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Saudi Arabia, U.S. in talks on billions in arms sales – U.S. sources

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 Washington is working to push through contracts for tens of billions of dollars in arms sales to Saudi Arabia, some new, others in the pipeline, ahead of U.S. President Donald Trump’s trip to the kingdom this month.

Saudi Arabia is Trump’s first stop on his maiden international trip, a sign of his intent to reinforce ties with a top regional ally.

The United States has been the main supplier for most Saudi military needs, from F-15 fighter jets to command and control systems worth tens of billions of dollars in recent years. Trump has vowed to stimulate the U.S. economy by boosting manufacturing jobs.

Washington and Riyadh are eager to improve relations strained under President Barack Obama in part because of his championing of a nuclear deal with Saudi foe Iran.

Lockheed Martin Co (LMT.N) programs in the package include a Terminal High Altitude Area Defense (THAAD) missile defense system with several batteries, the sources said. The THAAD system, like the one being made operational in South Korea, costs about $1 billion. Also being negotiated is a C2BMC software system for battle command and control and communications as well as a package of satellite capabilities, both provided by Lockheed.

Combat vehicles made by BAE Systems PLC (BAES.L), including the Bradley Fighting Vehicle and M109 artillery vehicle, are also under consideration as part of the Saudi package, people familiar with the talks said. Both vehicles are in the Saudi inventory. British defense company BAE has 29,000 employees in the United States.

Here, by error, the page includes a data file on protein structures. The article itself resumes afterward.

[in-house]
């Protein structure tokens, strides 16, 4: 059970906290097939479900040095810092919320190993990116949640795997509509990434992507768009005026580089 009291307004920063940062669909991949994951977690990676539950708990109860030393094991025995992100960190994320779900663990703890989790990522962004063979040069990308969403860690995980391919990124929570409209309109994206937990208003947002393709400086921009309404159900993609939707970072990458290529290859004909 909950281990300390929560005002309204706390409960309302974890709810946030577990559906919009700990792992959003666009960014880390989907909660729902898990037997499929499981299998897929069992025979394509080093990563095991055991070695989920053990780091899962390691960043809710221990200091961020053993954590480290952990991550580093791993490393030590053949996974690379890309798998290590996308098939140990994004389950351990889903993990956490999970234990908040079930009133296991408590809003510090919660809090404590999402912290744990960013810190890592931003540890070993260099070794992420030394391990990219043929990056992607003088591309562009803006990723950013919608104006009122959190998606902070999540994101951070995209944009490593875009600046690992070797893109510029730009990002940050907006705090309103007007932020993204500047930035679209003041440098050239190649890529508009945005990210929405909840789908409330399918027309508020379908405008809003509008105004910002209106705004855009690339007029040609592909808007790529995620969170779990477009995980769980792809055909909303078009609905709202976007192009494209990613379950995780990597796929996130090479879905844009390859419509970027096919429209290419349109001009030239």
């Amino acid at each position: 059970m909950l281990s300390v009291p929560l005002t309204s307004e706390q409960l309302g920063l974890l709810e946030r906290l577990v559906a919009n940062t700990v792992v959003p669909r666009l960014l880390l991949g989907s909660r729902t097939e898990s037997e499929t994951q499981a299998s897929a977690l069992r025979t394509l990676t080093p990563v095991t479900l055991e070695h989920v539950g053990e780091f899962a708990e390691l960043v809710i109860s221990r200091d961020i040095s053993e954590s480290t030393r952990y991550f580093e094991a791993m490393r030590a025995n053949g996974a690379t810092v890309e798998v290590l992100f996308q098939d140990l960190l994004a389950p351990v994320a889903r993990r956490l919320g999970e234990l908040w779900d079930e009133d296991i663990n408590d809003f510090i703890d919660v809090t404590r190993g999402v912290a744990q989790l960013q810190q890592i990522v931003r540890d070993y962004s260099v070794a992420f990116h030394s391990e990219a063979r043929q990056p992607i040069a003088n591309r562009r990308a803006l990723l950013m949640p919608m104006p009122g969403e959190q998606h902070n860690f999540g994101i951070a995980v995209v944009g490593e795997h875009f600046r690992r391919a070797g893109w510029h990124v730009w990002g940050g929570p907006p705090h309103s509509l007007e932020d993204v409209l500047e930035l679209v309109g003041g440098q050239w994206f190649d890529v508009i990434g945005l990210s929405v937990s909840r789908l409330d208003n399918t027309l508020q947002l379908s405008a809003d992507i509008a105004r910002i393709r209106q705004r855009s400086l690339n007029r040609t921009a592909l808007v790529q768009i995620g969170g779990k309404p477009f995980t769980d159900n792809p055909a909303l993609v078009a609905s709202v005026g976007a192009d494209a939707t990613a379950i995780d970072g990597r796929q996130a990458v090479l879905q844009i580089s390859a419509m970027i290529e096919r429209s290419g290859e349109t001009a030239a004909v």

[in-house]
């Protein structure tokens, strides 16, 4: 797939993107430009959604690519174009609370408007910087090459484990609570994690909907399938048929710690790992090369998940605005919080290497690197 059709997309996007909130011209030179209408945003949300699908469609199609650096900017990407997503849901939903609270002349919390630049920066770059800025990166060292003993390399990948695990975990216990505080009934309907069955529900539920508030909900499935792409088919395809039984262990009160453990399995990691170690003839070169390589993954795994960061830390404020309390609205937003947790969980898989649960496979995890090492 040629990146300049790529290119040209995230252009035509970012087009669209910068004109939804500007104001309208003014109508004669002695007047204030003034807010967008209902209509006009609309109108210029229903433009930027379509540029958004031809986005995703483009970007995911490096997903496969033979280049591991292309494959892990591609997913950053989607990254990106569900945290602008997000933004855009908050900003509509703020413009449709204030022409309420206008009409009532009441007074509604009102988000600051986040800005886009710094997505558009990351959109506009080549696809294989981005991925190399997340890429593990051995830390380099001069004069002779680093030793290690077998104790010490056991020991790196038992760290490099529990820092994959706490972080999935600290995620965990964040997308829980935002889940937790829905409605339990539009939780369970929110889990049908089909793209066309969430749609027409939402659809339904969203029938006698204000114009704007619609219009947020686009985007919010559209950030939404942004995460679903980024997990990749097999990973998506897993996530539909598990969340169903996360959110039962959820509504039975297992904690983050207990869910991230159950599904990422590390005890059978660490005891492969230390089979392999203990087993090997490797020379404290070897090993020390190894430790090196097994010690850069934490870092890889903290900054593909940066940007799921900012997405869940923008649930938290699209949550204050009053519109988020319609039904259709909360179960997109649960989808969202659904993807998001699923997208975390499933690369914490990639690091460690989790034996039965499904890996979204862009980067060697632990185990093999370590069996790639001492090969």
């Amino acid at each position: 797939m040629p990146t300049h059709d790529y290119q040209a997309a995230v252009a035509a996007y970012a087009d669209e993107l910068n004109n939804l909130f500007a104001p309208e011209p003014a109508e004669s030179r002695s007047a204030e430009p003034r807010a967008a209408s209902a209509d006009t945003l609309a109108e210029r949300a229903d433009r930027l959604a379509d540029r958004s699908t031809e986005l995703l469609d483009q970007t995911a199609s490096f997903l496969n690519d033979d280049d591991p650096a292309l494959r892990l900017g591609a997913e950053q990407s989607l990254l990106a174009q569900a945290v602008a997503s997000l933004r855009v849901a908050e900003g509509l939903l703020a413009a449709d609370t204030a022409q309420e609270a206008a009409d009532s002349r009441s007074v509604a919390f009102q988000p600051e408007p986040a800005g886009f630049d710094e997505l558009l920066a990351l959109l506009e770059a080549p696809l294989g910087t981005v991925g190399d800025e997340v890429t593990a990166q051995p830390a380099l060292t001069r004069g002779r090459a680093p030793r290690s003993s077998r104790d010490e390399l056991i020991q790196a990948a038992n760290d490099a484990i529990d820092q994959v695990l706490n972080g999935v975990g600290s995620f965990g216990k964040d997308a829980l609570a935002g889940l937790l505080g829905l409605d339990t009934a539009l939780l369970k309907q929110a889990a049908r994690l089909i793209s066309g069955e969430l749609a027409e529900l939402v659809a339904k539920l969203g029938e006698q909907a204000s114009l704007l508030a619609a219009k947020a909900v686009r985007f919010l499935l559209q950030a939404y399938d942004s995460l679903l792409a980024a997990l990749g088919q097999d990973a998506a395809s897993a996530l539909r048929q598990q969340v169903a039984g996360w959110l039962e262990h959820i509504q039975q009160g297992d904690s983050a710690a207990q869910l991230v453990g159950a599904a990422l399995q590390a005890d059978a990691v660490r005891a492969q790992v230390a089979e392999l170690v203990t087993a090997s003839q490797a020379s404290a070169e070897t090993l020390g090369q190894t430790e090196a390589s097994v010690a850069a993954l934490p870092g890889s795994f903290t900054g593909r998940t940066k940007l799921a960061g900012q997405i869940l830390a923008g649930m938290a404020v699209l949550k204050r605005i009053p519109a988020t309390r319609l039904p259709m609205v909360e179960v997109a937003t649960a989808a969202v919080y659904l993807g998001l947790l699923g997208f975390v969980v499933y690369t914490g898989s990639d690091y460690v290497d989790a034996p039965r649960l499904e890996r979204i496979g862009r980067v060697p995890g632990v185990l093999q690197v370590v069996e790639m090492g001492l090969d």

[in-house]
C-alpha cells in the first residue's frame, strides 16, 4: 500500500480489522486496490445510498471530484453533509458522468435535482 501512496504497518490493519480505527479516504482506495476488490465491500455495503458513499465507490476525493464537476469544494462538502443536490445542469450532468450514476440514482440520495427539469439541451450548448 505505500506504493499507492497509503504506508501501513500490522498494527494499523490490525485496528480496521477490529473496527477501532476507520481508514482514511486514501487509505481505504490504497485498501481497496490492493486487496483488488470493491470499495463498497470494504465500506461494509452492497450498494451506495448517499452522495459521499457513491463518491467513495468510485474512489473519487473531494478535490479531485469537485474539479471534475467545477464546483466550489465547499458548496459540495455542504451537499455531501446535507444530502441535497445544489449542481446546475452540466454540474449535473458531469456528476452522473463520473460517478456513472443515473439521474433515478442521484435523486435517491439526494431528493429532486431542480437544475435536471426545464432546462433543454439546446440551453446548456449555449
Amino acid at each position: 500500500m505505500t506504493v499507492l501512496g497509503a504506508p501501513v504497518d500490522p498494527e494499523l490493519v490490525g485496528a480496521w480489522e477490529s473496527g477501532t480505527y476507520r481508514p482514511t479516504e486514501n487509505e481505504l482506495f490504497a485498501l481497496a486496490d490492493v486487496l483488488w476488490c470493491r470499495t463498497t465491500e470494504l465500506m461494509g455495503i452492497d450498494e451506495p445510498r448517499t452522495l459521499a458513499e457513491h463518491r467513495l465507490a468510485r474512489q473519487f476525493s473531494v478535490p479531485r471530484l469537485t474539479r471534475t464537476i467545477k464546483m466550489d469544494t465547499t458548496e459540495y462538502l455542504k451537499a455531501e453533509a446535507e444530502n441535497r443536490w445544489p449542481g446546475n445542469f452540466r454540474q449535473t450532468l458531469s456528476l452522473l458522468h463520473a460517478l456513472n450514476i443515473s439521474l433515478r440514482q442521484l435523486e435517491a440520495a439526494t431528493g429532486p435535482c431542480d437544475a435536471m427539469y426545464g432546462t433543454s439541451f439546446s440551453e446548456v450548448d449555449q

The sources spoke on condition of anonymity because they were not authorized to discuss the negotiations, which also include previously reported contracts or items under discussion for years. One such deal, an $11.5 billion package of four multi-mission surface combatant ships and accompanying services and spares, was approved by the State Department in 2015. Talks followed to hammer out capabilities, configuration and design for the complex warships but the deal has never gone to final contract.

The next step for the ships is likely a letter of agreement between the two countries, the sources said.

Versions of the ship used by the U.S. Navy, the Littoral Combat Ship, are built by Bethesda, Maryland-based weapons maker Lockheed Martin and Australia’s Austal Ltd (ASB.AX). If a deal goes through, it would be the first sale of a new small surface warship to a foreign power in decades. Any major foreign weapons sale is subject to oversight by Congress. Lawmakers must take into consideration a legal requirement that Israel must maintain its qualitative military edge over its neighbors.

Also, more than $1 billion worth of munitions including armor-piercing Penetrator Warheads and Pave way laser-guided bombs made by Raytheon Co (RTN.N) are in the package, the sources said. The Obama administration suspended the planned sale because of concerns over the Saudi-led military campaign in Yemen and civilian casualties.

A U.S. administration official said the proposed Raytheon sale was still undergoing inter agency review. Representatives for BAE and Raytheon declined to comment on the sales. A Lockheed representative said such sales are government-to-government decisions and the status of any potential discussions can be best addressed by the U.S. government.

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